Imagine that our next Presidential election were to offer two candidates: George Bush and Patrick Buchanan, mainstream conservative against hard right, immigrant bashing challenger. We are often assured that it can't happen here: France faced the dilemma of Jacques Chirac vs. Jean-Marie Le Pen because it has electoral arrangements that give too much power to minority candidates. Comforting as such a story may be, it is misleading. Fascism here is not likely around the corner, but American political discourse offers too much demonization of minorities and too little debate about policy alternatives. Smugness about our current electoral arrangements and the values of mainstream parties contributes to the degradation of our politics.
Political science 101 teaches us that in the US and British political systems, with winner take all ("first past the post") electoral arrangements, successful politicians necessarily converge on the center. Minority candidates are not guaranteed proportional representation in legislatures, and the requirement of a mere plurality in an election deprives minorities of the opportunity to barter votes in a runoff.
Twentieth century history seems to confirm this "law." Despite a traumatic depression, the US electorate converged on a New Deal that regulated and supplemented capitalist markets but never sought to institute even democratic forms of socialism. When Republican Dwight Eisenhower assumed power in the '50s, he accepted the New Deal as fait accompli. Barry Goldwater's push to sell TVA and abolish Social Security made him anathema even to many mainstream Republicans.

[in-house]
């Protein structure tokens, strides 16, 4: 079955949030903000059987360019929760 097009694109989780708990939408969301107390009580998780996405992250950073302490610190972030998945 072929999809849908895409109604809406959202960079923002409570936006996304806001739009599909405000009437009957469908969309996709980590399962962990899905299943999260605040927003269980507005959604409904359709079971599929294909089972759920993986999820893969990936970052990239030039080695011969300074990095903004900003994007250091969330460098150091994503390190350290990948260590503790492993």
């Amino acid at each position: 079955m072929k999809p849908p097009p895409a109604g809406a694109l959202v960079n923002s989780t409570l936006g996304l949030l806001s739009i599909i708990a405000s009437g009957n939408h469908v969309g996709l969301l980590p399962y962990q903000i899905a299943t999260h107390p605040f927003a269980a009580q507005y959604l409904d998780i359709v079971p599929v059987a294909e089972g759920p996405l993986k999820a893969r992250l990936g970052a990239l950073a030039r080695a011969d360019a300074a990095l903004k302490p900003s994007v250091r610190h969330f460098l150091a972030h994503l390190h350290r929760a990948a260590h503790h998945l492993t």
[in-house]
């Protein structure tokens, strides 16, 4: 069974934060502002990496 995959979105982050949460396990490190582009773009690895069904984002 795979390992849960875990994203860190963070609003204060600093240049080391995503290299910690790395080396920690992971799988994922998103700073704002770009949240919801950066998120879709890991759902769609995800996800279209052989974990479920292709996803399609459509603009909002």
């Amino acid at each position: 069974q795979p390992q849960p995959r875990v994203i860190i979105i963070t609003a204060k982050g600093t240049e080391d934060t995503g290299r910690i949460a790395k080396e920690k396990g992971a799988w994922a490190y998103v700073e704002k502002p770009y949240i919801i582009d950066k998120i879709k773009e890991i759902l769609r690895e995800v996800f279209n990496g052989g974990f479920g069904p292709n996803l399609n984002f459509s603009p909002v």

A "vital center" promised to end poverty and boom and bust cycles not through confiscatory taxation or government ownership but through a regulatory structure, steady, government- assured, growth, and a broad based safety net. The boldest advocates of this posture promised an "end of ideology."
Such a picture appears quaint today. Working class incomes have stagnated for a quarter of a century. Patrick Buchanan's 2000 campaign may seem a mere footnote, but electoral participation has plunged dramatically since 1960. Nonvoting is most concentrated among the poor, making it hard to argue that nonvoters are too complacent to vote. Overt race and immigrant bashing is seldom a staple of our campaigns, but talk radio is full of crudely racist invectives.
Taking a broad view of politics in the West, one might say that the vital center has collapsed into bland resignation. George Bush, Tony Blair, Bill Clinton, Jacques Chirac, and Lionel Jospin have all argued more or less eloquently that the modern world is inescapably one global market and that "global competition" requires shelving or backpedaling on domestic reforms that in varying degrees extended health care, minimum wages, labor rights, and environmental protection to all.